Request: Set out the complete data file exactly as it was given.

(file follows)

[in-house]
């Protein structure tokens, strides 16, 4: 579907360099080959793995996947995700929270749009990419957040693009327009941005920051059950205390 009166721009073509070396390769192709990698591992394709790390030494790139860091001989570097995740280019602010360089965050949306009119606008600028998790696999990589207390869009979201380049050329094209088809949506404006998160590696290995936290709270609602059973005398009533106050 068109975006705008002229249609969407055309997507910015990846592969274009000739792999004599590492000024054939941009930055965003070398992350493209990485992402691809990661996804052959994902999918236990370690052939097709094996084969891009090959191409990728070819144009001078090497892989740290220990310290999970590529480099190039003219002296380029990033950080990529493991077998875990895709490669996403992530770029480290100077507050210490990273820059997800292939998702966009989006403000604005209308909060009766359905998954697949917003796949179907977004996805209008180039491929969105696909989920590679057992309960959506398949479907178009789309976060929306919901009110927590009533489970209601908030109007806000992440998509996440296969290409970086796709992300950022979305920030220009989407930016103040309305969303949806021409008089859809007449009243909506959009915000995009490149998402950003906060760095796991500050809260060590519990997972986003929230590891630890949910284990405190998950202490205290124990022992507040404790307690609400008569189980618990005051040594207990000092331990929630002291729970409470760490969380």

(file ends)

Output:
[in-house]
């Protein structure tokens, strides 16, 4: 579907360099080959793995996947995700929270749009990419957040693009327009941005920051059950205390 009166721009073509070396390769192709990698591992394709790390030494790139860091001989570097995740280019602010360089965050949306009119606008600028998790696999990589207390869009979201380049050329094209088809949506404006998160590696290995936290709270609602059973005398009533106050 068109975006705008002229249609969407055309997507910015990846592969274009000739792999004599590492000024054939941009930055965003070398992350493209990485992402691809990661996804052959994902999918236990370690052939097709094996084969891009090959191409990728070819144009001078090497892989740290220990310290999970590529480099190039003219002296380029990033950080990529493991077998875990895709490669996403992530770029480290100077507050210490990273820059997800292939998702966009989006403000604005209308909060009766359905998954697949917003796949179907977004996805209008180039491929969105696909989920590679057992309960959506398949479907178009789309976060929306919901009110927590009533489970209601908030109007806000992440998509996440296969290409970086796709992300950022979305920030220009989407930016103040309305969303949806021409008089859809007449009243909506959009915000995009490149998402950003906060760095796991500050809260060590519990997972986003929230590891630890949910284990405190998950202490205290124990022992507040404790307690609400008569189980618990005051040594207990000092331990929630002291729970409470760490969380």